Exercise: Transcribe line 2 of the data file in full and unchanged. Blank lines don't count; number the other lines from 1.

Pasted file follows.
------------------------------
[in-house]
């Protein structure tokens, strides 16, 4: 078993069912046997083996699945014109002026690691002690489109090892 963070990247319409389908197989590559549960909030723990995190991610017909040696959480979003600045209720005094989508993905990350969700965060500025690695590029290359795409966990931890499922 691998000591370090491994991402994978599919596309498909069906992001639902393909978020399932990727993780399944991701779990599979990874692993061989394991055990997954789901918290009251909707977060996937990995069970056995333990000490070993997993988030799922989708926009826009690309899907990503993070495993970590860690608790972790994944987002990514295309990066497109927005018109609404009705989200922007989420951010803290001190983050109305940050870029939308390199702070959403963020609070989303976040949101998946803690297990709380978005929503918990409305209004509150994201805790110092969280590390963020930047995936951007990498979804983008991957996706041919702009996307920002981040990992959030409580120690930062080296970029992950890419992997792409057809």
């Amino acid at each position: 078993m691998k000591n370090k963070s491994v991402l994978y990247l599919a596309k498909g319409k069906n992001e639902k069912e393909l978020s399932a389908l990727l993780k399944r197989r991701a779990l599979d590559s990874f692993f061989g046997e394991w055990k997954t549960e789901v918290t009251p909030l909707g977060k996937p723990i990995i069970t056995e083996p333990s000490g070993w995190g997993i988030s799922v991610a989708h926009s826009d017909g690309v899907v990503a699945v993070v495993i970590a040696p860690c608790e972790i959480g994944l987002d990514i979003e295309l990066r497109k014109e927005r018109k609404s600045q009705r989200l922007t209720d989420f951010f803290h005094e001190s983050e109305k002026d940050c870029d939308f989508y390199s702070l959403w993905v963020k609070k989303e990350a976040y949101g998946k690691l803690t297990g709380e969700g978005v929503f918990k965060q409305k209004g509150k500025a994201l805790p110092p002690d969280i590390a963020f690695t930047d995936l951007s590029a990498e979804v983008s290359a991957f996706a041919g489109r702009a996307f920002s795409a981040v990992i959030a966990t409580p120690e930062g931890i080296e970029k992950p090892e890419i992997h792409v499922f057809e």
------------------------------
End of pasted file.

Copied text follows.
């Protein structure tokens, strides 16, 4: 078993069912046997083996699945014109002026690691002690489109090892 963070990247319409389908197989590559549960909030723990995190991610017909040696959480979003600045209720005094989508993905990350969700965060500025690695590029290359795409966990931890499922 691998000591370090491994991402994978599919596309498909069906992001639902393909978020399932990727993780399944991701779990599979990874692993061989394991055990997954789901918290009251909707977060996937990995069970056995333990000490070993997993988030799922989708926009826009690309899907990503993070495993970590860690608790972790994944987002990514295309990066497109927005018109609404009705989200922007989420951010803290001190983050109305940050870029939308390199702070959403963020609070989303976040949101998946803690297990709380978005929503918990409305209004509150994201805790110092969280590390963020930047995936951007990498979804983008991957996706041919702009996307920002981040990992959030409580120690930062080296970029992950890419992997792409057809």